Nine Principles

Imagine that you started working at large IT-company delivering a large, widely used an meaningful software product. Imagine you are meeting new people and they are energized and motivated and talking to them makes you feel the same way. They tell you about the way they work. It all seems very big at first, but several people tell you it works well for them and they have come to this execution scheme by continuous inspection and adaptation, made possible by one of the company values “Be Transparent”.

One of your colleagues tells you: “It might look somewhat impressive to you now, but we’ve come to this way of working together. We expect to continuously improve the way we do our work and try new things. We share snapshots of our collective process; each time we change our process we update these.”

She points to an A3 sized poster full of boxes, arrows and people. You have seen this poster in the other offices too, but it is only now that you that you actually look at it. “Look,” she says, “there is your team and that is your product, which is continuously integrated into our large, widely used an meaningful software product.” (Actually she uses the name of your software product.)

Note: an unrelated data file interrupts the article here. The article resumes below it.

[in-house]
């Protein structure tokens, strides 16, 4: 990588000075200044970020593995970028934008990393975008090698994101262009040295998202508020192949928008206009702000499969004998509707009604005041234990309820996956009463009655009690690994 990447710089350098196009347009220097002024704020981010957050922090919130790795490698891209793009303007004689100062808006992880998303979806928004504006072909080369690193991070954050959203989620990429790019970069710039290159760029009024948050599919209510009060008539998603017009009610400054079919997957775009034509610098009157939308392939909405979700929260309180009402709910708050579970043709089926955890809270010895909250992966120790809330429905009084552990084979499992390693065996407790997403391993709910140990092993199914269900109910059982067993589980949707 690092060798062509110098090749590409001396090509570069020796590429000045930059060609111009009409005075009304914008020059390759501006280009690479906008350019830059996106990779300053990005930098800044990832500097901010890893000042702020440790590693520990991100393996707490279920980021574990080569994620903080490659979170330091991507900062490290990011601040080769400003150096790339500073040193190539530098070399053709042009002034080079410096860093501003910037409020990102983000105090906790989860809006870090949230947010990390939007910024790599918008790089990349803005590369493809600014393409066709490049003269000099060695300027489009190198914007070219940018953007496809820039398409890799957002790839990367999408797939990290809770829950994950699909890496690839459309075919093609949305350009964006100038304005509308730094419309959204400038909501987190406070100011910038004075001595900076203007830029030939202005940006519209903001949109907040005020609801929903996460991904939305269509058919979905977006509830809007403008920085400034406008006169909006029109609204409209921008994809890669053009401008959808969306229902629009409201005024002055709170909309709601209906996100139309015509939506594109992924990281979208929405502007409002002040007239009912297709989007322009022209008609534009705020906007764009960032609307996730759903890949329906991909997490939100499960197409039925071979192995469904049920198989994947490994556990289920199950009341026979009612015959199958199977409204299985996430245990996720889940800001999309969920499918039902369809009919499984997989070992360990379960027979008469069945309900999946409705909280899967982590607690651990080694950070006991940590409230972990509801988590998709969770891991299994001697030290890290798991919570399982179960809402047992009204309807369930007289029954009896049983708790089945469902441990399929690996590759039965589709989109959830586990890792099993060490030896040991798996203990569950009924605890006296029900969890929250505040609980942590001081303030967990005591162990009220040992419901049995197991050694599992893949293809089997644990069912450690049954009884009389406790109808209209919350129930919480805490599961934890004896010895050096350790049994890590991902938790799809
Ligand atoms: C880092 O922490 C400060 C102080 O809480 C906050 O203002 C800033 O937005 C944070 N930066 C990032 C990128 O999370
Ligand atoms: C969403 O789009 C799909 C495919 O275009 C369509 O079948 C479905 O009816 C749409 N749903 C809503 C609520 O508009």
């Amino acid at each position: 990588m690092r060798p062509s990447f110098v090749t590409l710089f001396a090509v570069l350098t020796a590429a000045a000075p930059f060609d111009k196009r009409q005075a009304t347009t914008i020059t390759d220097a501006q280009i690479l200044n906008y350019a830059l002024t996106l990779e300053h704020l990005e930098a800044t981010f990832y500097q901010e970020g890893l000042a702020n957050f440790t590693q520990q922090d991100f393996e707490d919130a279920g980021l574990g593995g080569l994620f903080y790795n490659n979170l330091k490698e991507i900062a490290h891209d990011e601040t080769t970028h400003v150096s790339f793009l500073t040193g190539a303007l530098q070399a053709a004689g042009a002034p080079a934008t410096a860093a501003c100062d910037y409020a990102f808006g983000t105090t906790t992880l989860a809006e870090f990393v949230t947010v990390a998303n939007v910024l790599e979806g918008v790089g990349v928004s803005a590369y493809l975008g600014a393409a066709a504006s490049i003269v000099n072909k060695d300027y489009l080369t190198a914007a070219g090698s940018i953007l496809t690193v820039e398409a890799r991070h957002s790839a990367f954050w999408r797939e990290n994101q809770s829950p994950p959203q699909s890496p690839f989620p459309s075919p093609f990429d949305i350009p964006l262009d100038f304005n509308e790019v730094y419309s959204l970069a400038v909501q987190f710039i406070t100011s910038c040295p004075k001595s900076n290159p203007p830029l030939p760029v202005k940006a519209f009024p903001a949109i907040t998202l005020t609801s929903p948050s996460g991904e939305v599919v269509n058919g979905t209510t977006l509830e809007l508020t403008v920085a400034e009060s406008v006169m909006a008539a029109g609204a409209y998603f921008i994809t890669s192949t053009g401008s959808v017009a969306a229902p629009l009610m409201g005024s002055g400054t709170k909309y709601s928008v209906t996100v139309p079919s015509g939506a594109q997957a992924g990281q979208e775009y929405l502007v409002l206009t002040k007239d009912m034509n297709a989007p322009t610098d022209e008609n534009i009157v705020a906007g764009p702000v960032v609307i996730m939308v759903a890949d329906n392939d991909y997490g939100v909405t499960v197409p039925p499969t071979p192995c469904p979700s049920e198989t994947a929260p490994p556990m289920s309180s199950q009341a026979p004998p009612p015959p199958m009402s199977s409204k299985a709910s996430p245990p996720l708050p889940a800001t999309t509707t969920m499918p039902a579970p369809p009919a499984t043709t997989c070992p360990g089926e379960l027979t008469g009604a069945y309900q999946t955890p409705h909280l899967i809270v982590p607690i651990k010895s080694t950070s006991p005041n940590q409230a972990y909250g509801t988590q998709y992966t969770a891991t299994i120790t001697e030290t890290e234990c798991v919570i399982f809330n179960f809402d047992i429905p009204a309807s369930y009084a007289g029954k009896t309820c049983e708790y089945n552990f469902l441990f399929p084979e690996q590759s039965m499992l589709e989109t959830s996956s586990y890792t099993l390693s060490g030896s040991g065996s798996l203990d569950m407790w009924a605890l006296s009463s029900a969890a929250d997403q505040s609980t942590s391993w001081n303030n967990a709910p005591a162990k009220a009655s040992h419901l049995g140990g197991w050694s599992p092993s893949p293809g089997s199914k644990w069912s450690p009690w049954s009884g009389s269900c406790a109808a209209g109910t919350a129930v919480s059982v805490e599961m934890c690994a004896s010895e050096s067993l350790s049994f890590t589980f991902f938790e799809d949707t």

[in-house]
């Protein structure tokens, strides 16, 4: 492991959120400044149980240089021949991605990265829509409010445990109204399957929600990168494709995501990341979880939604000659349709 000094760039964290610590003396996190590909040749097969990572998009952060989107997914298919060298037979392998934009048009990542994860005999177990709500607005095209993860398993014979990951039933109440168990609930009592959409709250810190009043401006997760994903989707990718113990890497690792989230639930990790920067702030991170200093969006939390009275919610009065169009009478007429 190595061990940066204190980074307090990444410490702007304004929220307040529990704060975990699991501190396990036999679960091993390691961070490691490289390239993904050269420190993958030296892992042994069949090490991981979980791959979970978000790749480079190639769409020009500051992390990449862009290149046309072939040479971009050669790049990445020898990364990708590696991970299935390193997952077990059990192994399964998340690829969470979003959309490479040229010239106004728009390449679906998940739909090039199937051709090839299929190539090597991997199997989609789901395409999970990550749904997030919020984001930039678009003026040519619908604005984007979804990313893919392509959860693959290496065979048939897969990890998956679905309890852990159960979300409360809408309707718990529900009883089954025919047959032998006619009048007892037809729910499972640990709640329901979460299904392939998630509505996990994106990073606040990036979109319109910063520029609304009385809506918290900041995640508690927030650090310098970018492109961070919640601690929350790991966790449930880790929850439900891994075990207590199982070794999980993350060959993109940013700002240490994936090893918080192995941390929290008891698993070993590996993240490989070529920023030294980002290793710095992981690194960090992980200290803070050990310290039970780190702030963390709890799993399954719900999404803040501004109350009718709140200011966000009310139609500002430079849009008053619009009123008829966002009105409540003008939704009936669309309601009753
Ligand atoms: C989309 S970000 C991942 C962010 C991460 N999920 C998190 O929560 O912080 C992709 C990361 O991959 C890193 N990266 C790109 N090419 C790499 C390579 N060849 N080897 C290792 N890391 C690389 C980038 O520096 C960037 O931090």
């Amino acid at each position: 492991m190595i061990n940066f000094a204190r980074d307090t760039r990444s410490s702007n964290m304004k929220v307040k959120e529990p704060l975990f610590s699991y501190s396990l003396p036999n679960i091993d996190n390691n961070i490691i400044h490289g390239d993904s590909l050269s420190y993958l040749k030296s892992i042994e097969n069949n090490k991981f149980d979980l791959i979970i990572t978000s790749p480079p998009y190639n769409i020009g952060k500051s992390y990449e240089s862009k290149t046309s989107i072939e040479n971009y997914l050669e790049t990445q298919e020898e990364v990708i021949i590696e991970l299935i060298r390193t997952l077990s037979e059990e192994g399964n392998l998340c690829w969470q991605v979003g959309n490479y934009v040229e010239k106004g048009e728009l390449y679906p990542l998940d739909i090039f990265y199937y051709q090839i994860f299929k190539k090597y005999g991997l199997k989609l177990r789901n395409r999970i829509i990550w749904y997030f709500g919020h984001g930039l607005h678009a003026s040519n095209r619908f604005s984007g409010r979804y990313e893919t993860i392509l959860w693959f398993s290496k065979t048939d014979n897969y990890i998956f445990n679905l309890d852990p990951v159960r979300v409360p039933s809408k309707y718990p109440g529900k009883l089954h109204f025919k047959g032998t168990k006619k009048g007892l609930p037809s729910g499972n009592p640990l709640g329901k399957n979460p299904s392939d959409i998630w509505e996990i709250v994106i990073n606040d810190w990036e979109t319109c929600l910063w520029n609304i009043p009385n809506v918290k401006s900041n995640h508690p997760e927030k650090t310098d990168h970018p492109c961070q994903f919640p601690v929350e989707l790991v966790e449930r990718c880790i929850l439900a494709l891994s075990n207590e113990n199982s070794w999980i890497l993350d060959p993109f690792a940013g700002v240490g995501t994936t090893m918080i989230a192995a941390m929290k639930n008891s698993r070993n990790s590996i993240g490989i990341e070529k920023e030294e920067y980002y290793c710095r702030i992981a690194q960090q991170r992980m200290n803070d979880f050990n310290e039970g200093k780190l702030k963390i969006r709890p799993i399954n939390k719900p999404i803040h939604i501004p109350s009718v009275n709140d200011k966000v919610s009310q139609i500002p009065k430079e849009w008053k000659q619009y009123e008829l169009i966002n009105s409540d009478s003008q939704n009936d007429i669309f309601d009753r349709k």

You see your team, you notice her name and you see the name of the manager that hired you. Not in a hierarchy, but within a representation of the way the actual work is performed to deliver value to your customers.

She continues. “This poster has been updated a dozen of times now; we expect to update it many times more. It will change. What we have found to change very little are the underlying principles we uncovered. About a year ago we wrote them down and although we discuss them regularly, they have barely changed.” She points at a framed A4 sized picture of a flip-over with nine principle written on it:

We follow these principles:
Take an economic view
Apply systems thinking
Assume variability; preserve options
Build incrementally with fast, integrated learning cycles
Base milestones on objective evaluation of working systems
Visualize and limit WIP, reduces batch sizes and manage queue lengths
Apply cadence, synchronize work across domains
Unlock the intrinsic motivation of knowledge workers
Decentralize decision making
The Team [1]

Imagine all this happened. How would you feel about starting to work there?


Originally published at www.serraict.com on July 9, 2017.

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